One of the great things that I’ve started to learn as I make my baby steps into coaching is that it is really cool to see such an enthusiastic group of runners. It has been some of the coldest days/nights that I have ever run. On a typical January you would find me hitting the gym or just staying indoors bear-style, hibernating. But with Coach Pat reading my logs and actually taking lead of a few running classes the need to stay accountable is more vital than ever. I recall basketball tryouts (an embarrassing chapter among many in my high school days…I really don’t think I want to go to my reunion) back in sophomore year. The coach, he who shall not be named, was one serious (to be blunt) fatass. I feel that it would be appropriate to call him that because in my mind’s eye I see the Stay Puft Marshmallow man telling us to do suicides across the court and then do passing drills. First, I suck
ed at basketball, so that’s a joke. Second, I’m not going to take orders and do sprints across a basketball court from a man who would feed me to the Pit of Karkoon if I were to fail.
There, you can contemplate why people loved high school so much as you are slowly digested for the next thousand years
So if anyone were to tell me, “I’m not going out there in the rain/cold/hurricane! It’s shitty out, I’m staying in,” I could actually say that I know that’s not true, because not only am I running out there, but I have had almost an entire class out in the twenty degree and teens weather, freezing our asses off in the name of (let’s face it) looking good.
Since starting my training, I have been sure to include comments in my log to Coach Patrick about how I felt during the runs. Even reading it now, I must say fighting the cold has been some of the toughest battles of each run. I can recall last Tuesday’s miserable battle against the track. It was a hopeless feeling, thinking at the time that I had to run a 4:15 mile pace (It was actually 4:15 half mile pace, which is actually way easier) and feeling cold and miserable as I looked at my watch and saw that I was nowhere even CLOSE to hitting that mark (again, it is actually physically impossible for me…I’m not being pessimistic here). I remember that defeatist mentality…the sort that shrouds your mind when you’re trying to focus on keeping your pace. It is a malicious little thing, burrowing deeper into you with each lap or set and then taking hold when you stop and realize that, man, it really is cold and you’re not even halfway through the workout yet! You really suck!
My attitude held strong after Tuesday in spite of myself. I think at one point on Wednesday night, after a painful 1:20:52 of running 10 laps up a hill in my town, I was convinced that I would never feel warm again.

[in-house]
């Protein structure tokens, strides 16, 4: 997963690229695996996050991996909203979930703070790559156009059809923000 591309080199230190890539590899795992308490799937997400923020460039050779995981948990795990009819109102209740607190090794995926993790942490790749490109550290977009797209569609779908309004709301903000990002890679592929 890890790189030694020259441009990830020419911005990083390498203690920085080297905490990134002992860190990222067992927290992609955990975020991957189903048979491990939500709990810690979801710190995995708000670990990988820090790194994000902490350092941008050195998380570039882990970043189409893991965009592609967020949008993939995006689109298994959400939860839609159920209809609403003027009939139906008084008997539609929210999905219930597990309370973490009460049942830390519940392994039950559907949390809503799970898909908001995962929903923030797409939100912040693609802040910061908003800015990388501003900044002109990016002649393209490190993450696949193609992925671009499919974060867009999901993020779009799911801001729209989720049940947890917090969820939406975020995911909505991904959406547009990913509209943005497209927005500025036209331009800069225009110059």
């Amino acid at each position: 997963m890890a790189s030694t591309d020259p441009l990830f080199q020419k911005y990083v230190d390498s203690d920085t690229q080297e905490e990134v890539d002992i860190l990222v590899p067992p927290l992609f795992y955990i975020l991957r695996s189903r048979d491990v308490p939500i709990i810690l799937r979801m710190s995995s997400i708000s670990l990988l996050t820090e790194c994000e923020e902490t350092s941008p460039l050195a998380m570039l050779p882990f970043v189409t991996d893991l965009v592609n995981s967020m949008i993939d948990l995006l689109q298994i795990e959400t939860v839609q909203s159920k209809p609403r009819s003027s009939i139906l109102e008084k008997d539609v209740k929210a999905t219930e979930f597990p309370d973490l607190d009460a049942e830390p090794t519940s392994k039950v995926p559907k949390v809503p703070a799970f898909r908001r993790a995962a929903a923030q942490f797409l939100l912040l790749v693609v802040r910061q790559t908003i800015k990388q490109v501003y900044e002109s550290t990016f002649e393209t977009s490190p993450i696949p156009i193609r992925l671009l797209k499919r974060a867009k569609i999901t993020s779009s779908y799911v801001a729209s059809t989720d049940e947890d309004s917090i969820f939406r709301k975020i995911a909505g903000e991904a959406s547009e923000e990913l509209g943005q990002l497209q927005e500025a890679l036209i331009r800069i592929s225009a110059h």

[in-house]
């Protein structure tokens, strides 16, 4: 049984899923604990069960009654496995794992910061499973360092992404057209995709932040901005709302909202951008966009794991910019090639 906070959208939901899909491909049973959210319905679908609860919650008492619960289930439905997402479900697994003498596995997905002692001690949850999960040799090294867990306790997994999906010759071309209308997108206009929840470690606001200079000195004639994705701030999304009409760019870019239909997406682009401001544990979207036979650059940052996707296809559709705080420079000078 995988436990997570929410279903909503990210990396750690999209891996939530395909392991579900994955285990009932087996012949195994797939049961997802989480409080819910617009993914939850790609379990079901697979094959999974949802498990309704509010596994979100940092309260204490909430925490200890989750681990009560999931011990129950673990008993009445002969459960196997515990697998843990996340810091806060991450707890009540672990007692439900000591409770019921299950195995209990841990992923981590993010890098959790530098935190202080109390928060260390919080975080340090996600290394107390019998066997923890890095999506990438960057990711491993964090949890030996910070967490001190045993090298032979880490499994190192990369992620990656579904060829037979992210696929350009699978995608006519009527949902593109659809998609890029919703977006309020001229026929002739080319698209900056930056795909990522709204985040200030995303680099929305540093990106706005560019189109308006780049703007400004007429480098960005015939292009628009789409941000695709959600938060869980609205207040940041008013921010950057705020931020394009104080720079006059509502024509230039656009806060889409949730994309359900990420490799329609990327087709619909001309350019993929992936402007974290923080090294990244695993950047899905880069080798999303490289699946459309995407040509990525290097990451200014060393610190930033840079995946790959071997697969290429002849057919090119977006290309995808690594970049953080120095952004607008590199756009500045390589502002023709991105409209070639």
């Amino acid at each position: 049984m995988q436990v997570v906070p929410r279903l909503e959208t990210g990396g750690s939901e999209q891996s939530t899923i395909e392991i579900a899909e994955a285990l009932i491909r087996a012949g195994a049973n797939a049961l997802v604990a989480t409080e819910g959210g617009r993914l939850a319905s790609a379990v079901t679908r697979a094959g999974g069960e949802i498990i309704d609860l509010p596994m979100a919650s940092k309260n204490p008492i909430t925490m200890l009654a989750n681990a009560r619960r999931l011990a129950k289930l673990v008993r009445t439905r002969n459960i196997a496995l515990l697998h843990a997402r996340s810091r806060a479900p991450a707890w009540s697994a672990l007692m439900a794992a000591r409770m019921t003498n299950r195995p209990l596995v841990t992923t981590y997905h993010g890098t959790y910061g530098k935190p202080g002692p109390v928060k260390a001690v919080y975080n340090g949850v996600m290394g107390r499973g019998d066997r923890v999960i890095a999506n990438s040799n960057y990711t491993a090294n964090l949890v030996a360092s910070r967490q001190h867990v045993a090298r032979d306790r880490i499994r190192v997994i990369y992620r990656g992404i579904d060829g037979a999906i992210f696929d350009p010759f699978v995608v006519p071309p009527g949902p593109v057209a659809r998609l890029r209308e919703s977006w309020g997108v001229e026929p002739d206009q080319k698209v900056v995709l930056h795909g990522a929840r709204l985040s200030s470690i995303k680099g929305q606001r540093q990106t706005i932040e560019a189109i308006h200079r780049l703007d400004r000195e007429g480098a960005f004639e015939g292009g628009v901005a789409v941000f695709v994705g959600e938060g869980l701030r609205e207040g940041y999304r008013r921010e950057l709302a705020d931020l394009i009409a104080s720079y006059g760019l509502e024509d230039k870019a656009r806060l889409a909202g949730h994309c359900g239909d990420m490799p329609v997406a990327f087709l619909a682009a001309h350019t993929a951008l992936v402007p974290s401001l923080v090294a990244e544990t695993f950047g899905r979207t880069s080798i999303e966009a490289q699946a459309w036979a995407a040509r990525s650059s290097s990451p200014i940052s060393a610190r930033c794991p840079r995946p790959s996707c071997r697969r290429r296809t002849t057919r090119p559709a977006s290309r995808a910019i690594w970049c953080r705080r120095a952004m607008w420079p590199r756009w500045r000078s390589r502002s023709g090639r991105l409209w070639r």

But something happened Wednesday night as I burrowed myself into bed and went looking around for something to read. I opened up What I Talk About When I Talk About Running. It recounts the musings of famed writer Haruki Murakami, himself a(n ultra)marathon runner, as he trained for the New York Marathon in 2009. Writing on the occasions when he wasn’t writing, leading a discussion, or training, he expresses thoughts spanning across so many subjects–his past, his writings, his feelings while running. It gave me a deep sense of empathy–here, then, is a man who is just as batshit crazy as I am. Here, then, is a man who is fighting against his body to keep strong. Sure, he’s by now 60 something years old, but as an individual who spent most of his childhood thinking he was not meant to run and be athletic I was so happy when I discovered that I had defeated my asthma as an adult, and could relate then to a man for whom athletic ability, while readily at his disposal, has never been something so easy to come by.
Murakami’s prose came so naturally, in a way that another athlete, Chrissie Wellington, had not. Perhaps it was because Murakami is, first and foremost now, a writer. When I read Chrissie’s A Life Without Limits, it felt..well it felt like I knew she had a ghost writer transcribing her notes. Murakami’s writings felt more honest, more thoughtful and relatable.
Perhaps it was also because I decided, after reading the first chapter of Murakami’s memoir, to stop reading for the day. I would get back to it, I decided, after my next run. It was a good decision. At this point I am about done, maybe three more chapters left. It made me feel better, reading about someone else who, at the time of his writing his entry, had just finished his workout just as I had, and was expressing thoughts of pure honesty, wanting to stop, feeling muscles that were tight and fatigued, doubting and yet using those negative thoughts into fuel for his race…that is what I wanted to feel.
I think that’s why I’m enjoying coaching. They’re not fuel for me to feel great. Yeah, you’re miserable! Now you know how I felt during training last night! We’re all keeping each other going. Running, while it is a solo endeavor, with you being your own opponent, it is still a grueling sport of spirit. Basketball players, football players, soccer players, even golfers–they all have to put their balls into something (insert sex joke here). Runners, in the end, it really is about the people you are around. Your partner running next to you, that challenge behind you, that loser up ahead that you’re going to overtake with each gaining step. The cheering crowd on either side of the route. That is all there to keep your spirits up. I think it’s really what makes a training run that much better than just running alone.